A TEI Project

Allen and Greenough/ New Latin Grammar


21. Latin is an inflected language.

Inflection is a change made in the form of a word to show its grammatical relations.

a. Inflectional changes sometimes take place in the body of a word, or at the beginning, but oftener in its termination:—

vōx, a voice; vōcis, of a voice; vocō, I call; vocat, he calls; vocet, let him call; vocāvit, he has called; tangit, he touches; tetigit, he touched.

b. Terminations of inflection had originally independent meanings which are now obscured. They correspond nearly to the use of prepositions, auxiliaries, and personal pronouns in English.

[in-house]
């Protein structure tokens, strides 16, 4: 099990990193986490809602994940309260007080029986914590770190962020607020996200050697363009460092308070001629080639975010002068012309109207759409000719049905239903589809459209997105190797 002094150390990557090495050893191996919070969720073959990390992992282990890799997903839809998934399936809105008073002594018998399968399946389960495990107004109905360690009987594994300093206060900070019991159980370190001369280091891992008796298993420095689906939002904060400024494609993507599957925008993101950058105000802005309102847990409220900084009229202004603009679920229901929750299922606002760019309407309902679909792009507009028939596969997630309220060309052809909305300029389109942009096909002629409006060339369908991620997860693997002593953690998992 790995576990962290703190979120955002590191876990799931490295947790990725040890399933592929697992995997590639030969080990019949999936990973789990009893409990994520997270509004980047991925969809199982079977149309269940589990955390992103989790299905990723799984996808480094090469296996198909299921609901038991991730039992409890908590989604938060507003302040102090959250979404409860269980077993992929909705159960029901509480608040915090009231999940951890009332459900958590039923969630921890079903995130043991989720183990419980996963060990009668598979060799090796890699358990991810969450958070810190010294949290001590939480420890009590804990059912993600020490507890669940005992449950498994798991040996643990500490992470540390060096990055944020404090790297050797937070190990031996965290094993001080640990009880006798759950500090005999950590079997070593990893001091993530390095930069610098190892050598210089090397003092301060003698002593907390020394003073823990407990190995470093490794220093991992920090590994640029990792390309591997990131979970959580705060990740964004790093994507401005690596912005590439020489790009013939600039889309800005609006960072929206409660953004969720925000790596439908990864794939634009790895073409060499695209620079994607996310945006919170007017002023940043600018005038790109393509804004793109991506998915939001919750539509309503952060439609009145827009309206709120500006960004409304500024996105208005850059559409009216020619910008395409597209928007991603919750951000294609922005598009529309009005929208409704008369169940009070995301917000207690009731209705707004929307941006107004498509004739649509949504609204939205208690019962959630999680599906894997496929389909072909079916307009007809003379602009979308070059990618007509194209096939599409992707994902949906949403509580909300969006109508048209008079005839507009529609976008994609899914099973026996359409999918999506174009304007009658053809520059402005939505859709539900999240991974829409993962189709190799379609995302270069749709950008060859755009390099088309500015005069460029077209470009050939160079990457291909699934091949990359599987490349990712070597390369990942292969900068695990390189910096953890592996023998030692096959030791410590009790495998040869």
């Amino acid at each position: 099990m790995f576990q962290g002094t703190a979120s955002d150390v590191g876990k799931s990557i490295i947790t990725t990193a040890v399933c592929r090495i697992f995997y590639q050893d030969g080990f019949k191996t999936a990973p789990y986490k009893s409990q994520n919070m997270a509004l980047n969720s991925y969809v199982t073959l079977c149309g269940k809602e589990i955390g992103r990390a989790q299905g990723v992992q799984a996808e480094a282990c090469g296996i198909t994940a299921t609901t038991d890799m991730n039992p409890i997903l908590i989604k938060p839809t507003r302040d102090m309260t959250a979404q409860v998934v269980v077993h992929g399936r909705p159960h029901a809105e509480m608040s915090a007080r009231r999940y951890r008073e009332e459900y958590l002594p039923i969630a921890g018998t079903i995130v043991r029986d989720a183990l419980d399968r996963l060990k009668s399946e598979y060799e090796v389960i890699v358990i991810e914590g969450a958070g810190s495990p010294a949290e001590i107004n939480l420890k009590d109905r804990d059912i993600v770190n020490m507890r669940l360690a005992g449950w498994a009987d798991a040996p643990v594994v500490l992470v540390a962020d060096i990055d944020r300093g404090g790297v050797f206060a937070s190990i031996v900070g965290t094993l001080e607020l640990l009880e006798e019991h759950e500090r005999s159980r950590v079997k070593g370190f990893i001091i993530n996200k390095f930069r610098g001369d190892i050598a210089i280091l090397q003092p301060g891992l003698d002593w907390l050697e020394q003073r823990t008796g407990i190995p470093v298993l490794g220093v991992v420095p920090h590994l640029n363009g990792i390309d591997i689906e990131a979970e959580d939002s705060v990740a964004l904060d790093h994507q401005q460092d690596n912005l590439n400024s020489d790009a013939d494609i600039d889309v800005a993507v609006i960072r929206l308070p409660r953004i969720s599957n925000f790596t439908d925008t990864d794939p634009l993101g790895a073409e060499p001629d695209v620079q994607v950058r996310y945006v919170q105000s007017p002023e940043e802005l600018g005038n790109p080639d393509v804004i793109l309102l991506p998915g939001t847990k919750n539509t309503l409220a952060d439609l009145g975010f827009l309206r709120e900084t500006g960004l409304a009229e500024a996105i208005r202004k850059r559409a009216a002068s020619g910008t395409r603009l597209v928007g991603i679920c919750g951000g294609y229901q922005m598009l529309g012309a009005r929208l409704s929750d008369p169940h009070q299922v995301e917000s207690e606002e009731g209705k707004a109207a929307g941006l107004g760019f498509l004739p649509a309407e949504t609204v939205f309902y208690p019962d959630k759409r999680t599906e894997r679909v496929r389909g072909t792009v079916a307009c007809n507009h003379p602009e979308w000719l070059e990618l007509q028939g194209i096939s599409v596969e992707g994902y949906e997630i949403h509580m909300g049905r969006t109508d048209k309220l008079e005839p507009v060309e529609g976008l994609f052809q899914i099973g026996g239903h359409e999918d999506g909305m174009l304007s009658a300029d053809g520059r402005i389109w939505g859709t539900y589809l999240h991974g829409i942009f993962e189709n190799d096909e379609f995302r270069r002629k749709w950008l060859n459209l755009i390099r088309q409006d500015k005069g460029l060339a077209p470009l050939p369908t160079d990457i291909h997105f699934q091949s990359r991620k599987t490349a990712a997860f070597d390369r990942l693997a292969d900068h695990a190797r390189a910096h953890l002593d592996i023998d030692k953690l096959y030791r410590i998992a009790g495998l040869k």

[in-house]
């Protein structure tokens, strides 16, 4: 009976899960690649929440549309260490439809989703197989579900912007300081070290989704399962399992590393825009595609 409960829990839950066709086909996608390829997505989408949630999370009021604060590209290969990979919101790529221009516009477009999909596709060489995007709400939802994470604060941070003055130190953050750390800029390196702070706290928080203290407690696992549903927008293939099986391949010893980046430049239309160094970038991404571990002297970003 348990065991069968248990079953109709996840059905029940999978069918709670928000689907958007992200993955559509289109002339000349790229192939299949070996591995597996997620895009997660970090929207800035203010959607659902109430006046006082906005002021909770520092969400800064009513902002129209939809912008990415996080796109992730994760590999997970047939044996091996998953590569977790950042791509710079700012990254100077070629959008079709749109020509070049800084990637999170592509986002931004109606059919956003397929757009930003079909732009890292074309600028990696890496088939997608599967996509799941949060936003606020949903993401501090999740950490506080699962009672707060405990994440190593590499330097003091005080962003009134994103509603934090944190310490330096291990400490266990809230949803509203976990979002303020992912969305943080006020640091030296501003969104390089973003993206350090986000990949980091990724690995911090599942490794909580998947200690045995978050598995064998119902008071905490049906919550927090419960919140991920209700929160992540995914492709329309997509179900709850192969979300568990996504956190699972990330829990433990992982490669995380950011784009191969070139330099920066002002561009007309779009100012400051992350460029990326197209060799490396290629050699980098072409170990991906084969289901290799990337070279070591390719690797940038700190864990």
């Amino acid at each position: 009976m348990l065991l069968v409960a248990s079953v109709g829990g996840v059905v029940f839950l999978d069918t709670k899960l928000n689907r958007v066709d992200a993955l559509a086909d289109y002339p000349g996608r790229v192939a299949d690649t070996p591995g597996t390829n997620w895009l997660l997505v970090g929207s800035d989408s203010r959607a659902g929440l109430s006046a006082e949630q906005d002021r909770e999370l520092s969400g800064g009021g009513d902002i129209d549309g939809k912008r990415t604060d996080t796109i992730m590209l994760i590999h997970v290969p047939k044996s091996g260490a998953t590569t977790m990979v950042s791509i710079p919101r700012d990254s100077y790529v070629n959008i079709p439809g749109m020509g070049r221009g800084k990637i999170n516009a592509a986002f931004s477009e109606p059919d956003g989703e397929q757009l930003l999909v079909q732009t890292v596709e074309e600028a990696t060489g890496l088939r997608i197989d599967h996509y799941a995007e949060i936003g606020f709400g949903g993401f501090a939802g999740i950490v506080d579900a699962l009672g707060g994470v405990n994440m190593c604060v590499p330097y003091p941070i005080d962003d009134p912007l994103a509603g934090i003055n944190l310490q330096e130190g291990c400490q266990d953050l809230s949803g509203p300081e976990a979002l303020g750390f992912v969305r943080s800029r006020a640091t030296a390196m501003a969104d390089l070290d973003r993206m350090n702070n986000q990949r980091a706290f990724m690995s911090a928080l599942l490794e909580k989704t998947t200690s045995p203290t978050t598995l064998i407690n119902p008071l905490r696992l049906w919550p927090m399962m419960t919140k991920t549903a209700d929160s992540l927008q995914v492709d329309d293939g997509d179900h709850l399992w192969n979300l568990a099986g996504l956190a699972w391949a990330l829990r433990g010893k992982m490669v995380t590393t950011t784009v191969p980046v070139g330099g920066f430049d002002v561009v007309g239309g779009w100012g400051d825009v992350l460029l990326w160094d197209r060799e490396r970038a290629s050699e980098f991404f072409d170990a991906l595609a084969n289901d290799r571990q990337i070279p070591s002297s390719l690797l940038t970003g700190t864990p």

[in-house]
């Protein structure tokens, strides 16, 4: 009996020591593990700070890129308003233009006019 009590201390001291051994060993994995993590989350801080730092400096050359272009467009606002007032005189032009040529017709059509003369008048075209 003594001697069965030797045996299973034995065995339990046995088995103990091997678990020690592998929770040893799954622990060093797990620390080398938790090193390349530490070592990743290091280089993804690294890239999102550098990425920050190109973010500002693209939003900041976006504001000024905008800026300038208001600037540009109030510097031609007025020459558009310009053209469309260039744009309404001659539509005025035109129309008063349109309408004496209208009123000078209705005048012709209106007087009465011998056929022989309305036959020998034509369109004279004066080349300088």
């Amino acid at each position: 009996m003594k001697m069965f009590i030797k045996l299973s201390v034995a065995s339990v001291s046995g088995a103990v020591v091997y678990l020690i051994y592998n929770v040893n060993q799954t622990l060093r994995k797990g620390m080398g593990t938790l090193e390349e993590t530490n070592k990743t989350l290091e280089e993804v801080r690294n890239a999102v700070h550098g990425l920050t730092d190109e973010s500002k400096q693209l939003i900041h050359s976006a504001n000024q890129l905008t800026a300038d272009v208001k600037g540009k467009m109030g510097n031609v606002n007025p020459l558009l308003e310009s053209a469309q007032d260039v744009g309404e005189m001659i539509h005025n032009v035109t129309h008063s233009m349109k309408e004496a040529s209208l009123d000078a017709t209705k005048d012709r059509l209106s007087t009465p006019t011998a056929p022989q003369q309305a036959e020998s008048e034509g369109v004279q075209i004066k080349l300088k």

Thus, in vocat, the termination is equivalent to he or she; in vōcis, to the preposition of; and in vocet the change of vowel signifies a change of mood.

c. Inflectional changes in the body of a verb usually denote relations of tense or mood, and often correspond to the use of auxiliary verbs in English:—

frangit, he breaks or is breaking; frēgit, he broke or has broken; mordet, he bites; momordit, he bit. 1

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The only proper inflections of verbs are those of the personal endings; and the changes here referred to are strictly changes of stem, but have become a part of the system of inflections.